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Employers Get Benefit Cost Reprieve


Canadian organizations got a modest reprieve from the increase in employee benefits costs in the past two years, but the relief will be short-lived, making cost containment an ongoing priority for employers, says the Conference Board of Canada’s ‘Benefits Benchmarking 2012’ report. Employee benefits represent a significant investment for employers. The average annual cost of providing benefits is $7,061 per full-time employee. Annual costs per employee are higher in the public sector at $7,498 than in the private sector at $6,922. For a typical employer, this translates into spending of just over 10 per cent of gross annual payroll. Cost containment is gaining traction as a top short-term priority for employers. In fact, in terms of employers ranking of the objectives of their benefits strategy, cost containment falls only after ensuring compliance with regulatory requirements and maintaining their competitive position in the market in order to attract talent. Employers have been slow to respond to rising benefit costs that have, historically, been increasing at a rate of 10 per cent year over year. They are reticent to put in place cost containment measures for fear of dissatisfying current employees and impacting their success in attracting new hires. Of late, employers have been lucky that external factors, including decreases in the cost of prescription drugs due to generic pricing reforms and patent expiries, have dampened the rate of benefit cost escalation. It has also given employers some false confidence that they have become more effective at controlling benefit costs for the long-term.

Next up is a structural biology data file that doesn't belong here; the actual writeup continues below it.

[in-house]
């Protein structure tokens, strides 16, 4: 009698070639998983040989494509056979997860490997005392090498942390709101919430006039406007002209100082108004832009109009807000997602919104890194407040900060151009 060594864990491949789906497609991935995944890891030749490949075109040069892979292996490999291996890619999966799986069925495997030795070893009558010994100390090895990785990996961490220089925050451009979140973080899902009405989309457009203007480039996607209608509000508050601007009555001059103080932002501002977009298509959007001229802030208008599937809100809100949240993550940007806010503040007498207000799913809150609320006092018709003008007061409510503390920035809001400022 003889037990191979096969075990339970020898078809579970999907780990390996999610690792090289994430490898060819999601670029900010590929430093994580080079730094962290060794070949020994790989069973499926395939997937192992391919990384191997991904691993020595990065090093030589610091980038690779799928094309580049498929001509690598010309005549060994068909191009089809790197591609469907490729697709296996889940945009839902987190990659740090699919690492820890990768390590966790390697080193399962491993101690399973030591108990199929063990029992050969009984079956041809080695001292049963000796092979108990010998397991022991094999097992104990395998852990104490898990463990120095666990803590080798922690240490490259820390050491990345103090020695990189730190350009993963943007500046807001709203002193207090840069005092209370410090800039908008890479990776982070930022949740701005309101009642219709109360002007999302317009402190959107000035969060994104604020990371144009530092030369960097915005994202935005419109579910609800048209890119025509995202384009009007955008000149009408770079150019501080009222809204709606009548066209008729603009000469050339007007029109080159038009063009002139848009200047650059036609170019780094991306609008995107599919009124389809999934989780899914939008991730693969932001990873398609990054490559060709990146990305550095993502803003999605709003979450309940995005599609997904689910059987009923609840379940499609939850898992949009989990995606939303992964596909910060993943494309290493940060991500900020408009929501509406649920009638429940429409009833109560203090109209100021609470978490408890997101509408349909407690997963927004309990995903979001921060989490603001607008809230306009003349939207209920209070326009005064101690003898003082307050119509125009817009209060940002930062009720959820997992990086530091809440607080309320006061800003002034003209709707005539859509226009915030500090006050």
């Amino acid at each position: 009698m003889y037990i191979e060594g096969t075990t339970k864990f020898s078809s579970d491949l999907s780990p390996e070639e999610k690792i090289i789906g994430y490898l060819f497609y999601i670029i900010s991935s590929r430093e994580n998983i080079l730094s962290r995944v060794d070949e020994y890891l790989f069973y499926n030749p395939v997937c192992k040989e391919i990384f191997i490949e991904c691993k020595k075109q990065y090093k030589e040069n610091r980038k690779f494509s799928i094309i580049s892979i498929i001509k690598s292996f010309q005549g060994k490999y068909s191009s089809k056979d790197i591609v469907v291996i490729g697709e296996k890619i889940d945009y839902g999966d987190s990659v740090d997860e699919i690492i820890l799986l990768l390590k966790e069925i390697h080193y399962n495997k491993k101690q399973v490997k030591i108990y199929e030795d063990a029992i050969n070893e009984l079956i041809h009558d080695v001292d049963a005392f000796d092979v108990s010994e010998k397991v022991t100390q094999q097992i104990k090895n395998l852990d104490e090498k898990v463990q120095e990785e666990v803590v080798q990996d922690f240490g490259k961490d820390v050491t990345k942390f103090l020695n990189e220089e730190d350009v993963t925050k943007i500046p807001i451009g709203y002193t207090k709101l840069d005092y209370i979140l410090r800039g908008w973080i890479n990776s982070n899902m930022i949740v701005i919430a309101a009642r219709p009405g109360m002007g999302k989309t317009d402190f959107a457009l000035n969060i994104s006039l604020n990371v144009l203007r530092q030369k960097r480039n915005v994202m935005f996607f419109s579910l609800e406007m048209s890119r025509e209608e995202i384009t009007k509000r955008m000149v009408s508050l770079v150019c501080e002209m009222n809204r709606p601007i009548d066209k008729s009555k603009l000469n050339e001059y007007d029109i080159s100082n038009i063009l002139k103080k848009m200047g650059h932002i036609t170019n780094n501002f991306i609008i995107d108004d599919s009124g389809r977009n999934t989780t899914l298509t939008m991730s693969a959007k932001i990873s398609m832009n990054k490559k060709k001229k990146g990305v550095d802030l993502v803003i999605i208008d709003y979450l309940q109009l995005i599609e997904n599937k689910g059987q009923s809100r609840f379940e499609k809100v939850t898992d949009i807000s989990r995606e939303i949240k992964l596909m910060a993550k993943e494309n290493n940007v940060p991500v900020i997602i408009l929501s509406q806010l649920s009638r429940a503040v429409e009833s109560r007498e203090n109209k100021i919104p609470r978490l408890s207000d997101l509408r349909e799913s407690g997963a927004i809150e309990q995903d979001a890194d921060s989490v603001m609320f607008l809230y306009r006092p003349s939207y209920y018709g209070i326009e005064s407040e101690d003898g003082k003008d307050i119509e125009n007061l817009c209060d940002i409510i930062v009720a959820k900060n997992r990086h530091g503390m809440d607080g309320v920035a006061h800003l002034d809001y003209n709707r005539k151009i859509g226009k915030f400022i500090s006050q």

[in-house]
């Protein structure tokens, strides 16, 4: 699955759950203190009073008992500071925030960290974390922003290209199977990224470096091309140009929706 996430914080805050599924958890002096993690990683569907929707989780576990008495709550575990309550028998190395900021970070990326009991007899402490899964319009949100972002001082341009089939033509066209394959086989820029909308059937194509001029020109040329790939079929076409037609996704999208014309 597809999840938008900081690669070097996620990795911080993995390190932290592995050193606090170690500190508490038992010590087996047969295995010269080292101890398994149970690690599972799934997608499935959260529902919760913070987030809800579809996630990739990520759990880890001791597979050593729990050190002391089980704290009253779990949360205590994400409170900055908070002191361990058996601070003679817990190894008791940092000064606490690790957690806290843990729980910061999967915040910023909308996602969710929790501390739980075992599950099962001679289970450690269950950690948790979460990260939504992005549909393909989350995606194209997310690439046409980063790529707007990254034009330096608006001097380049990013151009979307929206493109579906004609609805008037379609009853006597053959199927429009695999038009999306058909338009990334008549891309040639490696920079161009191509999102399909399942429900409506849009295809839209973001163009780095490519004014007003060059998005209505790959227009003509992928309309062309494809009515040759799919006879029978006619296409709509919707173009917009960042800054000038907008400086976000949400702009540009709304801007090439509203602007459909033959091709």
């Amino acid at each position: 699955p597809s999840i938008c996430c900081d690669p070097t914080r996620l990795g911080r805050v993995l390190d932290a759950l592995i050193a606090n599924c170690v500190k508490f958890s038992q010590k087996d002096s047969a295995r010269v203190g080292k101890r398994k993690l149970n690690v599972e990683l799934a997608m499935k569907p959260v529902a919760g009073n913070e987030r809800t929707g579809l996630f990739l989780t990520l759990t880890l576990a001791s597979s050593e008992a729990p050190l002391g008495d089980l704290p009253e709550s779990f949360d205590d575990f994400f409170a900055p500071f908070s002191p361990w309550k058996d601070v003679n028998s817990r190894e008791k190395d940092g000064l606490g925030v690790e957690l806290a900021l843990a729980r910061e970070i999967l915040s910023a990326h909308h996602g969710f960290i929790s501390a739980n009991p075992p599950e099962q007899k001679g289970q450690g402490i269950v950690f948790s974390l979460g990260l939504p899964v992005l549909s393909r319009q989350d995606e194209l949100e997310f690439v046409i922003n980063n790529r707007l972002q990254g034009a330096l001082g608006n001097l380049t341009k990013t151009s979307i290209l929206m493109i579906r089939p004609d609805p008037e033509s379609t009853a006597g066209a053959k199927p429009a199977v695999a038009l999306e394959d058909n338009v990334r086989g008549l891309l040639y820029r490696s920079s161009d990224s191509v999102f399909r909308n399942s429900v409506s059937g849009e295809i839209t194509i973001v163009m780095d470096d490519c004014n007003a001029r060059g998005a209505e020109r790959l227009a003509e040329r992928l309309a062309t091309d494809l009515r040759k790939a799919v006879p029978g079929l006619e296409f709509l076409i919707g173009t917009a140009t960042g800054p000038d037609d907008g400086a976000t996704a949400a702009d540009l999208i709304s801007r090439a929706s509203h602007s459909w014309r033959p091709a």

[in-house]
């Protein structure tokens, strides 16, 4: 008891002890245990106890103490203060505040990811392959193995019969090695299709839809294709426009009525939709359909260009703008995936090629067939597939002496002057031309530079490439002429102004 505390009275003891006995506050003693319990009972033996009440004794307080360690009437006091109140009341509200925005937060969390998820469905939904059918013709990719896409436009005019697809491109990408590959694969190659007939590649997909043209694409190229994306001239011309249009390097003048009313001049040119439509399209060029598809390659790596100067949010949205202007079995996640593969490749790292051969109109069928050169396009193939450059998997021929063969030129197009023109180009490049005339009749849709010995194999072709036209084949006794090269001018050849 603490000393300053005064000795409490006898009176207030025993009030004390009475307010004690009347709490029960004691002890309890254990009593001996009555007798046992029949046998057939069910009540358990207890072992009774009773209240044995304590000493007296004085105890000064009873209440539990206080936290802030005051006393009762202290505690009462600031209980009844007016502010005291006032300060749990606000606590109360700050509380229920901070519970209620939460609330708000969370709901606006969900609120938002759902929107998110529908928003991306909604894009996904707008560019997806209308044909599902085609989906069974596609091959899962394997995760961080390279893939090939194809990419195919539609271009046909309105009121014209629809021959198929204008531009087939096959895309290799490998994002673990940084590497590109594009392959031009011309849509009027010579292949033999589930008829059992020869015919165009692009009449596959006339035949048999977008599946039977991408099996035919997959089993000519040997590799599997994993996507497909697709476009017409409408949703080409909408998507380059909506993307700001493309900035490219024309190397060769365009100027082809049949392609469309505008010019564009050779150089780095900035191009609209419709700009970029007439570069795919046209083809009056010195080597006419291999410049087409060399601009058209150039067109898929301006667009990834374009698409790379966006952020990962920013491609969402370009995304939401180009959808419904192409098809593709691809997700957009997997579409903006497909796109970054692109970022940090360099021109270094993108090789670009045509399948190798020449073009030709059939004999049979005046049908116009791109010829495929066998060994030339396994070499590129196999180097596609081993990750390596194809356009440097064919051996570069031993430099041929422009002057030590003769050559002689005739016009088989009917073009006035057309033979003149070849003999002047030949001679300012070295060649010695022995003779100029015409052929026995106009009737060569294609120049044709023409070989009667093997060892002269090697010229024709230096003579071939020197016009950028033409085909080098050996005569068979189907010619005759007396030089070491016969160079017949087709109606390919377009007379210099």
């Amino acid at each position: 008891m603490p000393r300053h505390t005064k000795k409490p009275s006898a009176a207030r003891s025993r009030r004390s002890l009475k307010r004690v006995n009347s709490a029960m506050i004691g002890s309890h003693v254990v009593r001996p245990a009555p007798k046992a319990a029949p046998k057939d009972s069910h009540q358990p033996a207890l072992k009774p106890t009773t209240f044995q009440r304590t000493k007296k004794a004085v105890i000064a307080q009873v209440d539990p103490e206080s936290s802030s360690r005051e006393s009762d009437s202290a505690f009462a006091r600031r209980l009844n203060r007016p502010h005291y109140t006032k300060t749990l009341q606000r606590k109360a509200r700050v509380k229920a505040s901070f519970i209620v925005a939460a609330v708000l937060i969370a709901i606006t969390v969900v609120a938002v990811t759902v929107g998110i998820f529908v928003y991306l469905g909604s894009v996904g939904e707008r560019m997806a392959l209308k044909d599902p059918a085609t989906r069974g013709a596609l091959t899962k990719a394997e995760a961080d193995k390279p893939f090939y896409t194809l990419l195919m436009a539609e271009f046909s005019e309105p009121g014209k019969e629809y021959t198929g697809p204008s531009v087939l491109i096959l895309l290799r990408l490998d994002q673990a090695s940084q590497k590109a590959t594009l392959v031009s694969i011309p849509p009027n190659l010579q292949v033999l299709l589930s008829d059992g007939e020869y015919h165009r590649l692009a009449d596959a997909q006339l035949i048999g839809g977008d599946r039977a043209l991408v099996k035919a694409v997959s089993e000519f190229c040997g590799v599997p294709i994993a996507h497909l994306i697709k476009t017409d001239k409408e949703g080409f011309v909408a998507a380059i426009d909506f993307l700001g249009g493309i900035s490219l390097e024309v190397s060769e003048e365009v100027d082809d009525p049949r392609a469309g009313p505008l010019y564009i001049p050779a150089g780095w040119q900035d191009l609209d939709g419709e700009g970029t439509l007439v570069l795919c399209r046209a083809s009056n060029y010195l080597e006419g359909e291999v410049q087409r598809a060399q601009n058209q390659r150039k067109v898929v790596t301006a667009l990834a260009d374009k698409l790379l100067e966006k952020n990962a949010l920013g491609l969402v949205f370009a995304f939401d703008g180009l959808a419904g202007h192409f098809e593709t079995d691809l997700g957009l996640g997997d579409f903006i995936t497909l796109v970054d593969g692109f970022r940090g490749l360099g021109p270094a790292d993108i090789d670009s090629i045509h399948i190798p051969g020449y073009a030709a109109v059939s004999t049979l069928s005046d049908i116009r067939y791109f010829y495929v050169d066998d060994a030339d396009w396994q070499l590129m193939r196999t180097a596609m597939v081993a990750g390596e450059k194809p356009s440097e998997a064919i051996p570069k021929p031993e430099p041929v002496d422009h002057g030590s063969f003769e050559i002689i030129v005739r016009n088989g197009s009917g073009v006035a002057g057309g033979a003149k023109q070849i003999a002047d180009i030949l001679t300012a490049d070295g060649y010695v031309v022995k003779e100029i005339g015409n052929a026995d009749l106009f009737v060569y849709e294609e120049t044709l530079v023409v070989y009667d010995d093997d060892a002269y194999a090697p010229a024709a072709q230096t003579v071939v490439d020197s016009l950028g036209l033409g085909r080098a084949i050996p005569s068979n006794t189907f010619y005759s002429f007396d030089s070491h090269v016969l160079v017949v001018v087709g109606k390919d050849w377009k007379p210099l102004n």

Courtesy of Benefits and Pensions Monitor website News Alerts

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